Greene and Gosar were removed ‘’after a bipartisan vote of the House found them unfit to serve on standing committees for directly inciting violence against their colleagues,’’ Jeffries wrote in his letter. ‘’It does not serve as precedent or justification for the removal of Representatives Schiff and Swalwell, given that they have never exhibited violent thoughts or behavior.’’


Jill Biden donates inaugural dresses to Smithsonian

WASHINGTON — First ladies typically donate their inaugural ball gowns to the Smithsonian Institution for its collection. Jill Biden is giving up two clothing ensembles, and neither one includes a gown.

The first lady is donating the ocean blue tweed dress and matching coat that she wore to her husband’s presidential inauguration at the Capitol on Jan. 20, 2021, along with the ivory silk wool dress and cashmere coat ensemble she wore at the White House later that evening.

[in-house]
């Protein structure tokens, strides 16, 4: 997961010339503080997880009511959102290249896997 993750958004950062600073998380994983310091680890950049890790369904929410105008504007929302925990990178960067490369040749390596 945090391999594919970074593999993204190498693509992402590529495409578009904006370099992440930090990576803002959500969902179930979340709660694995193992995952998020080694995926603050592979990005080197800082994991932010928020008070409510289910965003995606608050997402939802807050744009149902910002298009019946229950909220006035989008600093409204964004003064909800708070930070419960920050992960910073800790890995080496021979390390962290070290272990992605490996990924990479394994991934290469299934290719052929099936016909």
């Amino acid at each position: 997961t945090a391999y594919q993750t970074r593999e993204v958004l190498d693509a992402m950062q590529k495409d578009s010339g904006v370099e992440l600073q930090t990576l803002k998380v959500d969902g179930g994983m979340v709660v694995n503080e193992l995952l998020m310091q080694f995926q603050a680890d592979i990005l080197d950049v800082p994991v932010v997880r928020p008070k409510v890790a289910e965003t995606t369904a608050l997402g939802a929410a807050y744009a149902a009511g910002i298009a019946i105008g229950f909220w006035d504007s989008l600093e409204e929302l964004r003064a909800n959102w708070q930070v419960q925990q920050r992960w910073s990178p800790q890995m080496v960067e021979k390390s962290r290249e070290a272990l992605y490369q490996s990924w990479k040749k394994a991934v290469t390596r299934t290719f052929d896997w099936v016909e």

The donations on Wednesday will be Jill Biden’s first public appearance since Jan. 11, when doctors removed a cancerous lesion from her face and another from her chest.

“Glad to be back in action today! Thank you to everyone for your prayers and well-wishes as I recovered from Mohs surgery,” the first lady tweeted on Wednesday morning, signing off with a hearts emoji.

First ladies usually donate the gown they danced in at inaugural balls following the oath-taking ceremony, but there were no such celebrations for President Biden. He took office at the height of the COVID-19 pandemic, when large indoor gatherings were discouraged.



Paper seeks evidence in Fox News, Dominion Voting lawsuit

The New York Times on Wednesday asked a judge to unseal some legal filings that contain previously undisclosed evidence in a defamation suit brought against Fox News by Dominion Voting Systems, a company targeted with conspiracy theories about rigged machines and stolen votes in the 2020 election.

Most of the evidence in the case — including text messages and e-mails taken from the personal phones of Fox executives, on-air personalities, and producers in the weeks after the election — has remained under seal at the request of lawyers for the network.